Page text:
Peruvian PM resigns amid investigations into President Castillo

The president’s popularity is declining amid what critics characterise as a chaotic management style and corruption.

Peru's President and PM
Peru's Prime Minister Anibal Torres (left) has been among the most loyal allies of President Pedro Castillo (right) [File: Martin Mejia/AP]

Peru’s Prime Minister Anibal Torres has resigned, amid a widening criminal investigation focused on the nation’s president, President Pedro Castillo, who has grown increasingly isolated after one year in office.

Torres, a lawyer and one of Castillo’s most loyal allies, said in a letter shared on social media on Wednesday that he was resigning due to “personal reasons”.

“I am withdrawing from office after having served our homeland and its most neglected and its forgotten people, together with you.” he wrote in the resignation letter addressed to Castillo.

“Today I have to return to the university classrooms with my students, and take up what I missed the most: legal research.”

Castillo, who took office a year ago, has overseen unprecedented turnover in senior government posts during his administration. He will now have to name his fifth prime minister since taking office last July, a move that often comes with other changes to the cabinet.

The president is also the target of five criminal investigations, including two that are probing whether he is part of a “criminal organisation”. According to Peruvian law, presidents can be investigated while in office, but cannot be charged.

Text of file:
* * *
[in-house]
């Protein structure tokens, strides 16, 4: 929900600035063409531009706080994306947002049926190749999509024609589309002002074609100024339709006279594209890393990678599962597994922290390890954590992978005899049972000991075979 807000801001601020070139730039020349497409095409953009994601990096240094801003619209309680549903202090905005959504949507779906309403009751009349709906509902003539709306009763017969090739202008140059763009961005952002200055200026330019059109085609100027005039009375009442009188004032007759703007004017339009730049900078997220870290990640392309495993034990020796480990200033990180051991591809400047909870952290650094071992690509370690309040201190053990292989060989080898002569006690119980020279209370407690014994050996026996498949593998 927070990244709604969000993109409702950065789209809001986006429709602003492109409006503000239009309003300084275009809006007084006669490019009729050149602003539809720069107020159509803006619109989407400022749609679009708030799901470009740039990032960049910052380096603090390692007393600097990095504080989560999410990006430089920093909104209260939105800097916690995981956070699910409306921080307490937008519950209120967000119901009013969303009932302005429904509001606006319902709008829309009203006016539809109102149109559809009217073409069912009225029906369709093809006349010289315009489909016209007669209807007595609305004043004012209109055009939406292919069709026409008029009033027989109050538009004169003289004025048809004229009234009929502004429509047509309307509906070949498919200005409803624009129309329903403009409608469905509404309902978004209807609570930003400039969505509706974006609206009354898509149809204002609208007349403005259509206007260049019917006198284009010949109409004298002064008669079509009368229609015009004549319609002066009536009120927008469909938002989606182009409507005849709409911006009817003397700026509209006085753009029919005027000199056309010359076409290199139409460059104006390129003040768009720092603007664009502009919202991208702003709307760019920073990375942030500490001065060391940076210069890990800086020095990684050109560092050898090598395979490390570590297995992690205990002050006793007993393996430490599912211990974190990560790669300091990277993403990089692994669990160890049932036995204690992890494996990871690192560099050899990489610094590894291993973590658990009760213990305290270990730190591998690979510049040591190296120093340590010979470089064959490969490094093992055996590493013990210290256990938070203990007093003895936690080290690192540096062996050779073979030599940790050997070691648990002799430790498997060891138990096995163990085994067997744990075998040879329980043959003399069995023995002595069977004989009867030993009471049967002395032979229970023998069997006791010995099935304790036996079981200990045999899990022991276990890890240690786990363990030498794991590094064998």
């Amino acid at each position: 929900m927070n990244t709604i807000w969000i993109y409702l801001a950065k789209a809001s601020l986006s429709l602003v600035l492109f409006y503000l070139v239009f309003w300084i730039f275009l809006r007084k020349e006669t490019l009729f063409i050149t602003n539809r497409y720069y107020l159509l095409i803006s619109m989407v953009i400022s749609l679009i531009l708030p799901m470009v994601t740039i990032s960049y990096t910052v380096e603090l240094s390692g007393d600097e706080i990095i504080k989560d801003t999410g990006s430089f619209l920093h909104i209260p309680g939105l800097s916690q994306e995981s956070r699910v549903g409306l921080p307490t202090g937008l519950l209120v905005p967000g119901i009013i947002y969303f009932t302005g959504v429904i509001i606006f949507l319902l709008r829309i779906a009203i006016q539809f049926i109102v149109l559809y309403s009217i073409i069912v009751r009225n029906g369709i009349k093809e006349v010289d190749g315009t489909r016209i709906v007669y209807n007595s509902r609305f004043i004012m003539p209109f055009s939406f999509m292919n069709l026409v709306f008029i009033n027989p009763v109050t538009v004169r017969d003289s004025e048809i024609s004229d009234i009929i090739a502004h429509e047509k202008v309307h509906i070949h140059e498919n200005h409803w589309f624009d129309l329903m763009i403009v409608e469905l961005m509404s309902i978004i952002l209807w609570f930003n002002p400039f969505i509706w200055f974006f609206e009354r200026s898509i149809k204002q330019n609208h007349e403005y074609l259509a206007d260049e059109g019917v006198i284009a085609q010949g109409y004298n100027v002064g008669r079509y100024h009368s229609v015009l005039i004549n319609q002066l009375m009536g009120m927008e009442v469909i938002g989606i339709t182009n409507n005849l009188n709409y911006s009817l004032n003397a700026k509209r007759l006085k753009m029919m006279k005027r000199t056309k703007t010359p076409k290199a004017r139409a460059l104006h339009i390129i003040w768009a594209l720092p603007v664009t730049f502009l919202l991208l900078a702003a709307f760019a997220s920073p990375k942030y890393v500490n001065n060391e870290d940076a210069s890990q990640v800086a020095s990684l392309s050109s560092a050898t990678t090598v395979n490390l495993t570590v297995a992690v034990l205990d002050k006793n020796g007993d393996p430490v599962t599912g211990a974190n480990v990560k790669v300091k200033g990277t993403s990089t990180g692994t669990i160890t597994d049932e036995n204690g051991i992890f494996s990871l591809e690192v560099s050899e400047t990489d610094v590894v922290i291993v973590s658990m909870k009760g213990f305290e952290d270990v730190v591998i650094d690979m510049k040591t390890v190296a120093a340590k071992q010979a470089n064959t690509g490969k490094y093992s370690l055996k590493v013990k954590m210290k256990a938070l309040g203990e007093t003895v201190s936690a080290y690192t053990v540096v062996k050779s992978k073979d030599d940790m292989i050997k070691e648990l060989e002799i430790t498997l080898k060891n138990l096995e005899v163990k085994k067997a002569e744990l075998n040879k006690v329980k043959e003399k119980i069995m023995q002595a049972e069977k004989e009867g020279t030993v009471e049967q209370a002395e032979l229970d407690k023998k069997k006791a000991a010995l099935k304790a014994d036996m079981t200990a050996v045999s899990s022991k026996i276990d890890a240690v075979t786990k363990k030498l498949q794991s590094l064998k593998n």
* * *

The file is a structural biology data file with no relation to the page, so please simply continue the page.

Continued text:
Castillo’s critics have seized on news of the prime minister’s resignation.

“It gives the impression that he is exhausted politically and physically; and he no longer even wants to continue in office,” Jorge Montoya, the leader of the ultra-conservative Popular Renewal party, told local news outlet RPP Noticias.

Castillo, 52, came to power last year with a Marxist-Leninist party, initially causing panic among investors, but he has since taken a pragmatic moderate turn, keeping the key economy ministry in the hands of a technocrat.

He had campaigned with the slogan “no more poor in a rich country”. He promised to fight corruption, raise taxes on mining profits, rewrite the constitution and end alleged monopolies that affect the prices of domestic gas and medicine.

But he was met by a Congress that analysts say has been eager to continue the political squabbling that has seen prior presidents and lawmakers seek to cut short each other’s terms.

In 2019, then-President Martin Vizcarra dissolved Congress and called legislative elections. The following year, the new Congress removed Vizcarra. Manuel Merino was appointed as president by Congress but resigned less than a week later following deadly protests. He was succeeded by Francisco Sagasti, who after nine months handed the post to Castillo on July 28, 2021.

In his resignation letter, Prime Minister Anibal Torres (right), who is a lawyer, said that he wanted to focus on teaching and legal research [File: Martin Mejia/AP]

On two occasions, lawmakers also tried to dismiss Castillo for purported moral incapacity but did not reach the necessary 87 votes to move forward.

Congress also has shelved Castillo’s proposed steps for constitutional reform. But the president himself has not introduced a detailed agricultural overhaul that was among his top campaign promises.

Castillo’s popularity has plummeted. Only about 19 percent of Peruvians approve of the job being done by Castillo, who defeated Keiko Fujimori in the runoff by about 44,000 votes. But that is higher than the 12 percent rating for Congress, according to polls by the Institute of Peruvian Studies.

Meanwhile, according to local media, once Castillo accepts Torres’s resignation, he will have to appoint his replacement, who will then be charged with naming a new cabinet. According to Peruvian law, if the president accepts the prime minister’s resignation, he must appoint his replacement within 30 days.

Torres has yet to address the resignation or say when he will name a replacement.


Al Jazeera’s Neil Giardino in Lima, Peru contributed reporting to this story.

Source: Al Jazeera and news agencies